What and How Much We Know About Dengue Fever

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What and How much we know about Dengue fever? By: Sajeeb Sarker Dengue, again, is the issue; we suffer a lot and we forget about then. This happens just every single time. But, if we just try to know something about this in as much details as possible, we can have a lot more chance to prevent it. And by knowing a little more about its types and diagnosis systems, we can increase the chance of preventing being misdiagnosed. Here are some information about Dengue that can be a lot helpful for both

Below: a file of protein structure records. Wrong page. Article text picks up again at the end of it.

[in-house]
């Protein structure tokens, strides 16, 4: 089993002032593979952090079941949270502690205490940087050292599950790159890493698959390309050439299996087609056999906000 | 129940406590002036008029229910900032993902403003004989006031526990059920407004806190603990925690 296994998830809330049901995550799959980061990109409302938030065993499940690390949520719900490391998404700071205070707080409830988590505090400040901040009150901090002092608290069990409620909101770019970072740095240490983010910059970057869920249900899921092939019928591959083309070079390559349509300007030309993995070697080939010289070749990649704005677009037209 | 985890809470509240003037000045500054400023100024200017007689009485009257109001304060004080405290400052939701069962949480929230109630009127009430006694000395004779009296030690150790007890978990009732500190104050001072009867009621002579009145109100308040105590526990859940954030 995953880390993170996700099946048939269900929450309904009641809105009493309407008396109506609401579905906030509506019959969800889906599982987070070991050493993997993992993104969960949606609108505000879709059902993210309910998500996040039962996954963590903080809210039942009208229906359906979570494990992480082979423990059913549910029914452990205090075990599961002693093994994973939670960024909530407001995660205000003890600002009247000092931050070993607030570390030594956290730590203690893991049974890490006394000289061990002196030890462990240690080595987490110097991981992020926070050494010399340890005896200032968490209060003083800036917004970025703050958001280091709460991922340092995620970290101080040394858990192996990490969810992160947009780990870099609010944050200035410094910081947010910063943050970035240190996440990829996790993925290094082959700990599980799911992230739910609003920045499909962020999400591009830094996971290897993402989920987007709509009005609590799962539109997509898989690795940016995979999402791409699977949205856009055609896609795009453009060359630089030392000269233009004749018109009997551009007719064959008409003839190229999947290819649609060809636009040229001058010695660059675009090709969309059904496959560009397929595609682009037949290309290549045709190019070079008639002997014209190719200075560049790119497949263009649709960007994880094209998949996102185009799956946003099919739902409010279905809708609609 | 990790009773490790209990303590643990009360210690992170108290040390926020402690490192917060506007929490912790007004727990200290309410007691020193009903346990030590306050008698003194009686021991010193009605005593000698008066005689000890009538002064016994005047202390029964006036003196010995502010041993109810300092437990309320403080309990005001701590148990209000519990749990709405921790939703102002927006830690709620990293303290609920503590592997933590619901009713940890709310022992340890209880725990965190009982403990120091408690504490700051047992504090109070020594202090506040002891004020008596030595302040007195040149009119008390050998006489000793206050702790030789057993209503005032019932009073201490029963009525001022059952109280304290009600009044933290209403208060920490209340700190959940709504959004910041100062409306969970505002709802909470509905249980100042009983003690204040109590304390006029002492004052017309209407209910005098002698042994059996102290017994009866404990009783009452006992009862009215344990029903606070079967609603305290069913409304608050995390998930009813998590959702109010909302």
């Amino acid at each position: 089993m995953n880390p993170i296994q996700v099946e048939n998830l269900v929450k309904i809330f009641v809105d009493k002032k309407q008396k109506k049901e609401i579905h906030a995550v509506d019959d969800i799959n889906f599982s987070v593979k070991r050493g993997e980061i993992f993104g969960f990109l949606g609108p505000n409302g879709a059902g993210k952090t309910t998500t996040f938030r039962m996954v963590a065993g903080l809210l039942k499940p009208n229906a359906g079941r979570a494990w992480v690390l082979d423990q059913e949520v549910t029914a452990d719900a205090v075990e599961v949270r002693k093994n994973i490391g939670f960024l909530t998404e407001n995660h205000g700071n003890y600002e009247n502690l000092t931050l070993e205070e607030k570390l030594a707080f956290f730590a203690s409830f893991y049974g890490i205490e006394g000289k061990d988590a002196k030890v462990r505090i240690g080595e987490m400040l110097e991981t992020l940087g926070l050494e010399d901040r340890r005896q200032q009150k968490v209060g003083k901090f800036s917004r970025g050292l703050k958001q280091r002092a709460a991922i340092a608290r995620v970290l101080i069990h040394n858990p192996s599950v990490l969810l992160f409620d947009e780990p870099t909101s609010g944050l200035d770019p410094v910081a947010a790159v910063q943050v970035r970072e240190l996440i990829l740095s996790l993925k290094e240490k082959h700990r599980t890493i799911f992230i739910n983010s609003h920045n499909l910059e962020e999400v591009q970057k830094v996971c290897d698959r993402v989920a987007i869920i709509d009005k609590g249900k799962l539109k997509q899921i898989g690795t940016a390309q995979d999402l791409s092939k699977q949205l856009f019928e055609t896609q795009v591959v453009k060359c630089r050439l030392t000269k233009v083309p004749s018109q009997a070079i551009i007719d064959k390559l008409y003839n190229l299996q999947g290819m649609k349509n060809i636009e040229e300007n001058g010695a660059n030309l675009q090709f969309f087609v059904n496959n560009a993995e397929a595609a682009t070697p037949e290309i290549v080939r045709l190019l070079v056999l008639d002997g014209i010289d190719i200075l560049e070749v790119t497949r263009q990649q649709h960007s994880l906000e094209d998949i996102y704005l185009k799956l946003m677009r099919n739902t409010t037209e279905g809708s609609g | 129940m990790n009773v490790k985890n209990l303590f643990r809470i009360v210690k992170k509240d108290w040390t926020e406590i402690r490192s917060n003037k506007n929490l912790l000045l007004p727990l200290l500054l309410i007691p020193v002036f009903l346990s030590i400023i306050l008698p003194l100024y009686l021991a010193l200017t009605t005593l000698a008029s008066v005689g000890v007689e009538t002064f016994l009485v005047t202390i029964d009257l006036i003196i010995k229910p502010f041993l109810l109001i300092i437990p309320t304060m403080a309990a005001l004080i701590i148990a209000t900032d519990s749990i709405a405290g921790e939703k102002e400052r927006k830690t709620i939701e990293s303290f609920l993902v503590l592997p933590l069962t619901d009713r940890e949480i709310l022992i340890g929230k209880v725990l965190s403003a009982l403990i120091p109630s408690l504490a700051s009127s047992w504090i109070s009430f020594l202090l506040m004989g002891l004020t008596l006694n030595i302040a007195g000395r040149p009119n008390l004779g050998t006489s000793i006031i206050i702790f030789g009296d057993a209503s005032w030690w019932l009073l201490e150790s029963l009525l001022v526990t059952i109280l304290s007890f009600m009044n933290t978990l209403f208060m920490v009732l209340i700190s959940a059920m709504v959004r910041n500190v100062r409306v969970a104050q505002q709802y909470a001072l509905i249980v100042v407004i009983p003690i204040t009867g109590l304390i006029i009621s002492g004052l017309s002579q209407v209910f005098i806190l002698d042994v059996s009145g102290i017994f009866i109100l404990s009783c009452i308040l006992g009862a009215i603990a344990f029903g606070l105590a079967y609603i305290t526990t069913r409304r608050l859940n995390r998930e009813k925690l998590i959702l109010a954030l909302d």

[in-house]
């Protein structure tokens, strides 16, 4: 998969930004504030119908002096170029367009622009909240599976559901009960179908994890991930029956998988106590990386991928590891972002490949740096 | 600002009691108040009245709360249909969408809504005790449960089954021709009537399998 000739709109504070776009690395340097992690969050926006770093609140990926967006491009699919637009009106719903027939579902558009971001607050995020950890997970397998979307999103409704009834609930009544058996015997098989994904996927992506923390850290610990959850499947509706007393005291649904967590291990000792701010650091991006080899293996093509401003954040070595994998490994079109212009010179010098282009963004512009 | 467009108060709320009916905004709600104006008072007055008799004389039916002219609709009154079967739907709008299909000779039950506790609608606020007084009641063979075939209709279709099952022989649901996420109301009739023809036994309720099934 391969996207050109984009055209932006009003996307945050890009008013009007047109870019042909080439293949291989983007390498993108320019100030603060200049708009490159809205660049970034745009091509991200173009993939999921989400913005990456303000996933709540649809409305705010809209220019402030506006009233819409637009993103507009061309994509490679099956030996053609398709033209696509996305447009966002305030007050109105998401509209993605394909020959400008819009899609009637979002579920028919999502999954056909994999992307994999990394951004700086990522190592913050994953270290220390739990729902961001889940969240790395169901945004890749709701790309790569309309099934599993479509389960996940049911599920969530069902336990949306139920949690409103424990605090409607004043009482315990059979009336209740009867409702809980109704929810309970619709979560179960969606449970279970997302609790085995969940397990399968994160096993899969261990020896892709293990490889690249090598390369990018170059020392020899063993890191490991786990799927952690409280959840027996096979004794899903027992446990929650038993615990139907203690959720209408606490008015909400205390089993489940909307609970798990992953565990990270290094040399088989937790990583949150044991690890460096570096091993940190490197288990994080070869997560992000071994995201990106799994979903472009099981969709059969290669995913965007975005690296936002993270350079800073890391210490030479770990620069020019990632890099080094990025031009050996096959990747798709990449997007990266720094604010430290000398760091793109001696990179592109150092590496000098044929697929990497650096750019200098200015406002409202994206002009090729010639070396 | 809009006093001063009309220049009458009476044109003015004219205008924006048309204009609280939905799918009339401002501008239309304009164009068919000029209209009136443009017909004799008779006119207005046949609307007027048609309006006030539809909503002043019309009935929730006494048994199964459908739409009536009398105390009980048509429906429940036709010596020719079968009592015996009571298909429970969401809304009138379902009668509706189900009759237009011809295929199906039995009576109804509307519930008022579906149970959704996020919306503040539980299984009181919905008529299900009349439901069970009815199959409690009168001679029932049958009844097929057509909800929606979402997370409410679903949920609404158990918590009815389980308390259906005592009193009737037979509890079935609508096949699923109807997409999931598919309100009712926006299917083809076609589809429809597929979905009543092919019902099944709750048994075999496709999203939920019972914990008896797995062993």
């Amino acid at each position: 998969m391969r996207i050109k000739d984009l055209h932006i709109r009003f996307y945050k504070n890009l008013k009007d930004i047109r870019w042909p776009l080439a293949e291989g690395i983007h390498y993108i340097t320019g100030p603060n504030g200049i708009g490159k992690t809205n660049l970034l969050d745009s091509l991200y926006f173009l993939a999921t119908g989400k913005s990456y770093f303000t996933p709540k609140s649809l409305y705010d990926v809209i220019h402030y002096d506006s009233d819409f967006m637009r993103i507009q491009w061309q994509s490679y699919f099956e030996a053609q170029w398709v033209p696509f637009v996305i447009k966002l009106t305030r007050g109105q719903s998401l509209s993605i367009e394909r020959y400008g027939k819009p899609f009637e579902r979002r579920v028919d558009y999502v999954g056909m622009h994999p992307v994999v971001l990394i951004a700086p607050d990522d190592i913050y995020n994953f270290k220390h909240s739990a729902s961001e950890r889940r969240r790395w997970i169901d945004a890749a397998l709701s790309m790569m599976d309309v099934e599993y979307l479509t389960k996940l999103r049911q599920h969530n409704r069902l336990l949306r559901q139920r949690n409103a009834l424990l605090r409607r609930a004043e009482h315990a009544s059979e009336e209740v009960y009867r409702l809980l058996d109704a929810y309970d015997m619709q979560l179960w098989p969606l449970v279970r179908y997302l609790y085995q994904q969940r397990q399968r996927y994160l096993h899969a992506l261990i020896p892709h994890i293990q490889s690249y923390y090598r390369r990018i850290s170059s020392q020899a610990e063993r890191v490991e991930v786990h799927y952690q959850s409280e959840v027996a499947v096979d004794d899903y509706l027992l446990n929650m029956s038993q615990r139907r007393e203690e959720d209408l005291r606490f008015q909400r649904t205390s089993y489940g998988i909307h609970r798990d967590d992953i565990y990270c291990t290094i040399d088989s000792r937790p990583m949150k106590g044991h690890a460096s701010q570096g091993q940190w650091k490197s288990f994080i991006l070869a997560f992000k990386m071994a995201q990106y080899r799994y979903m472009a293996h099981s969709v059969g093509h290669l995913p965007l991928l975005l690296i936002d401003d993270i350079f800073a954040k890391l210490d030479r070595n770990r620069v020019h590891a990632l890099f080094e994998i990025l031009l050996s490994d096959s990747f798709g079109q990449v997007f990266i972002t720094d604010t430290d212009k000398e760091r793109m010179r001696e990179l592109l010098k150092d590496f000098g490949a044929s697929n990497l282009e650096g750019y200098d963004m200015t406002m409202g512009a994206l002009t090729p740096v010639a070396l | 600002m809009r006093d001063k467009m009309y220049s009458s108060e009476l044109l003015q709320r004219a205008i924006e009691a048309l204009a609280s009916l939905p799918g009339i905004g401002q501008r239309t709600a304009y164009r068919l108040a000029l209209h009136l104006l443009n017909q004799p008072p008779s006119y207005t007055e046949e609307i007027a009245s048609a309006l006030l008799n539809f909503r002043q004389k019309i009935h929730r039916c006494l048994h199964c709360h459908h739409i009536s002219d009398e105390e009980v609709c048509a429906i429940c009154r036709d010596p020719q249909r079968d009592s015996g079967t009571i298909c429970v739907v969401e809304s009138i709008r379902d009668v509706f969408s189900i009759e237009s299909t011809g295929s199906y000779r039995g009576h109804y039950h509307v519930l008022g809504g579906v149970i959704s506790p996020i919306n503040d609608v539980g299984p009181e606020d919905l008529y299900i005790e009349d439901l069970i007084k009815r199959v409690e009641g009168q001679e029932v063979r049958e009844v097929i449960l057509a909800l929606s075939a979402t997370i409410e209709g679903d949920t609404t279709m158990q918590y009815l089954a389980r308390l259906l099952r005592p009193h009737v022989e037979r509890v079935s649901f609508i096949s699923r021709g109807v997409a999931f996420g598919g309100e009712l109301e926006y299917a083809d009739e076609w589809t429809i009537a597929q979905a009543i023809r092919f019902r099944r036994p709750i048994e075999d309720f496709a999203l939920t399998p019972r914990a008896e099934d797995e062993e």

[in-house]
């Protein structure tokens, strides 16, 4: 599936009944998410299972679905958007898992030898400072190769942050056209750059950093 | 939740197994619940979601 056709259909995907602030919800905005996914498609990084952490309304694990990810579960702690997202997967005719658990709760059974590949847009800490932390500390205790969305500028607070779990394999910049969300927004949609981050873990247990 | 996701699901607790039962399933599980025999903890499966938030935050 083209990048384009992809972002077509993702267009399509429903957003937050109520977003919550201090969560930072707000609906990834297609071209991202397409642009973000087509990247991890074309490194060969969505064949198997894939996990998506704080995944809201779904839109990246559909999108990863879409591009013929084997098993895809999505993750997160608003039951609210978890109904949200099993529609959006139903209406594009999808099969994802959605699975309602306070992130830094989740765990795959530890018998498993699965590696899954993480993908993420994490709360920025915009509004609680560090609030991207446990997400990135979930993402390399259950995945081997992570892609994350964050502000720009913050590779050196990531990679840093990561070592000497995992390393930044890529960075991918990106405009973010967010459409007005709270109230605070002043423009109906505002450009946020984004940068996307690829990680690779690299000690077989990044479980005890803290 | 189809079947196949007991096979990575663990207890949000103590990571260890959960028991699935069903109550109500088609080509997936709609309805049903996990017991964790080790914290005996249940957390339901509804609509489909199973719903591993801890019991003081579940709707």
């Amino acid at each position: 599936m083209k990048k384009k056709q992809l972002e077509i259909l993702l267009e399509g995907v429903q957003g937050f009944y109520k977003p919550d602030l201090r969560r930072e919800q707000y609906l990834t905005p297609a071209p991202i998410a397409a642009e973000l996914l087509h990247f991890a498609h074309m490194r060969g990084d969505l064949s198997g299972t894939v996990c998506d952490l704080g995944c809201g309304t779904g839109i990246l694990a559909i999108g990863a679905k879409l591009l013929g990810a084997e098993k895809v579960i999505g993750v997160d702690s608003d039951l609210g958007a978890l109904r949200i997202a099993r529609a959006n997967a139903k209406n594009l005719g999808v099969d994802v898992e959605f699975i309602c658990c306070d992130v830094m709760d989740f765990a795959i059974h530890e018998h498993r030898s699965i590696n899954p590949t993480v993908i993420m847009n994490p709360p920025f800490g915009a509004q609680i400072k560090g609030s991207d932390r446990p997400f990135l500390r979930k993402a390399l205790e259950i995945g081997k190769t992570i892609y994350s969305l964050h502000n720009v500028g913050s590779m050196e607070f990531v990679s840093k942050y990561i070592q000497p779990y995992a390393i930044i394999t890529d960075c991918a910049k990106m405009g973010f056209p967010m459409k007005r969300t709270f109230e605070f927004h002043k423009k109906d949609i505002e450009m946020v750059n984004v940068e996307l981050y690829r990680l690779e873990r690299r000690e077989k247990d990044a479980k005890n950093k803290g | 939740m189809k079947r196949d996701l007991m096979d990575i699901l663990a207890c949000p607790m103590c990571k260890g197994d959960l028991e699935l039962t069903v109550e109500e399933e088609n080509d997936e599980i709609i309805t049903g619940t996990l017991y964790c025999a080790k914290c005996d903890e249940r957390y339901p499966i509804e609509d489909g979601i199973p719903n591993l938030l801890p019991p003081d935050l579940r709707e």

What and How much we know about Dengue fever? By: Sajeeb SarkerDengue, again, is the issue; we suffer a lot and we forget about then. This happens just every singletime. But, if we just try to know something about this  in as much details as possible, we can have a lotmore chance to prevent it. And by knowing a little more about its types and diagnosis systems, we canincrease the chance of preventing being misdiagnosed. Here are some information about Dengue thatcan be a lot helpful for both purposes, and for all people: Dengue fever is a disease caused by a family of viruses that are transmitted by mosquitoes. It is an acute illness of sudden onset that usually follows abenign course with headache, fever, exhaustion, severe joint and muscle pain, swollen glands(lymphadenopathy), and rash. The presence (the dengue triad ) of fever, rash, and headache (andother pains) are particularly characteristics of dengue. Dengue fever and dengue hemorrhagic fever(DHF) are acute febrile diseases caused by four closely related virus serotypes of the genus Flavivirus,family Flaviviridae. The geographical spread is similar to malaria. Each serotype is sufficiently differentthat there is no cross-protection and epidemics caused by multiple serotypes (hyperendemicity) canoccur. Dengue is transmitted to humans by the Aedes aegypti (rarely Aedes albopictus) mosquito, whichfeeds during the day. Virus Classification Group: Group IV {(+) ssRNA} Family: Flaviviridae Genus:Flavivirus Species: Dengue Virus Dengue (pronounced DENG-gay) strikes people with low levels of immunity. Because it is caused by one of four serotypes of virus, it is possible to get dengue fevermultiple times. However, an attack of dengue produces immunity for a lifetime to that particularserotype to which the patient was exposed. Dengue goes by other names, including breakbone or dandy fever. Victims of dengue often have contortions due to the intense joint and muscle pain, hencethe name breakbone fever. Slaves in the West Indies who contracted dengue were said to have dandyfever because of their postures and gait.Dengue hemorrhagic fever is a more severe form of the viral illness. Manifestations include headache,fever, rash, and evidence of hemorrhage in the body. Petechiae (small red or purple blisters under theskin), bleeding in the nose or gums, black stools, or easy bruising are all possible signs of hemorrhage.This form of dengue fever can be life-threatening or even fatal. Dengue haemorrhagic fever (fever,abdominal pain, vomiting, bleeding) is a potentially lethal complication, affecting mainly children. Earlyclinical diagnosis and careful clinical management by experienced physicians and nurses increasesurvival of patients. Well, well discuss it later.How is dengue contracted?The virus is contracted from the bite of a striped Aedes aegypti mosquito that has previously bitten aninfected person. The mosquito flourishes during rainy seasons but can breed in water-filled flower pots,plastic bags, and cans yearround. One mosquito bite can inflict the disease. Again, dengue is transmittedby the bite of an Aedes mosquito infected with any one of the four dengue viruses. It occurs in tropicaland sub-tropical areas of the world. Symptoms appear 314 days after the infective bite. Dengue feveris a febrile illness that affects infants, young children and adults. The virus is not contagious and cannot  be spread directly from person to person. There must be a person-to-mosquito-to-another-personpathway.What are the signs and symptoms of dengue?After being bitten by a mosquito carrying the virus, the incubation period ranges from three to 15(usually five to eight) days before the signs and symptoms of dengue appear. Dengue starts with chills,headache, pain upon moving the eyes, and low backache. Painful aching in the legs and joints occursduring the first hours of illness. The temperature rises quickly as high as 104° F (40° C), with relative lowheart rate (bradycardia) and low blood pressure (hypotension). The eyes become reddened. A flushingor pale pink rash comes over the face and then disappears. The glands (lymph nodes) in the neck andgroin are often swollen. Fever and other signs of dengue last for two to four days, followed by rapiddrop in temperature (defervescence) with profuse sweating. This precedes a period with normaltemperature and a sense of well-being that lasts about a day. A second rapid rise in temperaturefollows. A characteristic rash appears along with thefever and spreads from the extremities to cover the entire body except the face. The palms and solesmay be bright red and swollen. Symptoms range from a mild fever, to incapacitating high fever, withsevere headache, pain behind the eyes, muscle and joint pain, and rash. There are no specific antiviralmedicines for dengue. It is important to maintain hydration. Use of acetylsalicylic acid (e.g. aspirin) andnon steroidal anti-inflammatory drugs (e.g. Ibuprofen) is not recommended. Yet, we can have anotherlook over the signs and symptoms of dengue for a little more information: This infectious disease ismanifested by a sudden onset of fever, with severe headache, muscle and joint pains (myalgias andarthralgiassevere pain gives it the name break-bone fever or bonecrusher disease) and rashes. Thedengue rash is characteristically bright red petechiae and usually appears first on the lower limbs andthe chest; in some patients, it spreads to cover most of the body. There may also be gastritis with somecombination of associated abdominal pain, nausea, vomiting or diarrhea. Other symptoms include:fever; chills; constant headaches; bleeding from nose, mouth or gums; severe dizziness; and, loss of appetite.Some cases develop much milder symptoms which can, when no rash is present, be misdiagnosed asinfluenza or other viral infection. Thus travelers from tropical areas may inadvertently pass on dengue intheir home countries, having not been properly diagnosed at the height of their illness. Patients withdengue can pass on the infection only through mosquitoes or blood products and only while they arestill febrile. The classic dengue fever lasts about six to seven days, with a smaller peak of fever at thetrailing end of the disease (the so-called biphasic pattern ). Clinically, the platelet count will drop untilthe patient's temperature is normal. Cases of DHF also show higher fever, haemorrhagic phenomena,thrombocytopenia, and haemoconcentration. A small proportion of cases lead to dengue shocksyndrome (DSS) which has a high mortality rate.Dengue shock syndrome is defined as dengue hemorrhagic fever plus:Weak rapid pulse, Narrow pulse pressure (less than 20 mm Hg) or, Cold, clammy skin and restlessness.  What is dengue hemorrhagic fever?Here, weve spoken of dengue hemorrhagic fever several times; lets take a little close look at this: TheWHO definition of dengue hemorrhagic fever has been in use since 1975; all four criteria must befulfilled: 1. Fever, bladder problem, constant headaches, severe dizziness and loss of appetite. 2.Hemorrhagic tendency (positive tourniquet test, spontaneous bruising, bleeding from mucosa, gingiva,injection sites, etc.; vomiting blood, or bloody diarrhea) 3. Thrombocytopenia (<100,000 platelets permm³ or estimated as less than 3 platelets per high power field) 4. Evidence of plasma leakage(hematocrit more than 20% higher than expected, or drop in haematocrit of 20% or more from baselinefollowing IV fluid, pleural effusion, ascites, hypoproteinemia)In other words, dengue hemorrhagic fever (DHF) is a specific syndrome that tends to affect childrenunder 10. It causes abdominal pain, hemorrhage (bleeding), and circulatory collapse (shock). DHF is alsocalled Philippine, Thai, or Southeast Asian hemorrhagic fever and dengue shock syndrome.DHF starts abruptly with high continuous fever and headache. There are respiratory and intestinalsymptoms with sore throat, cough, nausea, vomiting, and abdominal pain. Shock occurs two to six daysafter the start of symptoms with sudden collapse, cool, clammy extremities (the trunk is often warm),weak pulse, and blueness around the mouth (circumoral cyanosis). In DHF, there is bleeding with easybruising, blood spots in the skin (petechiae), spitting up blood (hematemesis), blood in the stool(melena), bleeding gums, and nosebleeds (epistaxis). Pneumonia is common, and inflammation of theheart (myocarditis) may be present.Patients with DHF must be monitored closely for the first few days since shock may occur or recurprecipitously. Cyanotic (bluish) patients are given oxygen. Vascular collapse (shock) requires immediatefluid replacement. Blood transfusions may be needed to control bleeding. The mortality, or death rate,with DHF is significant. It ranges from 6%-30%. Most deaths occur in children. Infants under a year of age are especially at risk of dying from DHF.DiagnosisThe diagnosis of dengue is usually made clinically. The classic picture is high fever with no localisingsource of infection, a petechial rash with thrombocytopenia and relative leukopenia. Serology andpolymerase chain reaction (PCR) studies are available to confirm the diagnosis of dengue if clinicallyindicated.How is dengue fever treated?Because dengue is caused by a virus, there is no specific medicine or antibiotic to treat it. For typicaldengue, the treatment is purely concerned with relief of the symptoms (symptomatic). Rest and fluidintake for adequate hydration is important. Aspirin and nonsteroidal anti-inflammatory drugs should beavoided. Acetaminophen (Tylenol) and codeine may be given for severe headache and for the joint andmuscle pain (myalgia). The mainstay of treatment is supportive therapy. Increased oral fluid intake isrecommended to prevent dehydration. Supplementation with intravenous fluids may be necessary to  prevent dehydration and significant concentration of the blood if the patient is unable to maintain oralintake. A platelet transfusion is indicated in rare cases if the platelet level drops significantly (below20,000) or if there is significant bleeding. The presence of melena may indicate internal gastrointestinalbleeding requiring platelet and/or red blood cell transfusion. Aspirin and non-steroidal anti-inflammatory drugs should be avoided as these drugs may worsen the bleeding tendency associatedwith some of these infections. Patients may receive paracetamol preparations to deal with thesesymptoms if dengue is suspected.Emerging treatments Emerging evidence suggests that mycophenolic acid and ribavirin inhibit denguereplication. Initial experiments showed a fivefold increase in defective viral RNA production by cellstreated with each drug. In vivo studies, however, have not yet been done.How can dengue fever be prevented?Vaccine development There is no commercially available vaccine for the dengue flavivirus. However, oneof the many ongoing vaccine development programs is the Pediatric Dengue Vaccine Initiative whichwas set up in 2003 with the aim of accelerating the development and introduction of dengue vaccine(s)that are affordable and accessible to poor children in endemic countries. Thai researchers are testing adengue fever vaccine on 3,0005,000 human volunteers after having successfully conducted tests onanimals and a small group of human volunteers. And, a number of other vaccine candidates are enteringphase I or II testing. Mosquito control A field technician looking for larvae in standing water containersduring the 1965 Aedes aegypti eradication program in Miami, Florida. In the 1960s, a major effort wasmade to eradicate the principal urban vector mosquito of dengue and yellow fever viruses, Aedesaegypti, from southeast United States. Primary prevention of dengue mainly resides in mosquitocontrol. There are two primary methods: larval control and adult mosquito control. In urban areas,Aedes mosquitos breed on water collections in artificial containers such as plastic cups, used tires,broken bottles, flower pots, etc. Continued and sustained artificial container reduction or periodicdraining of artificial containers is the most effective way of reducing the larva and thereby the aedesmosquito load in the community. Larvicide treatment is another effective way of control the vectorlarvae but the larvicide chosen should be long lasting and preferably have World Health Organizationclearance for use in drinking water. There are some very effective insect growth regulators (IGR`s)available which are both safe and long alasting e.g. pyriproxyfen. For reducing the adult mosquito load,fogging with insecticide is somewhat effective. Prevention of mosquito bites is another way of preventing disease. This can be achieved either by personal protection or by using mosquito nets. In1998, scientists from the Queensland Institute of Research in Australia and Vietnam'sMinistry of Health introduced a scheme that encouraged children to place a water bug, the crustaceanMesocyclops, in water tanks and discarded containers where the Aedes aegypti mosquito was known tothrive. This method is viewed as being more cost-effective and more environmentally friendly thanpesticides, though not as effective, and requires the ongoing participation of the community. Personalprotection Personal prevention consists of the use of mosquito nets, repellents containing NNDB or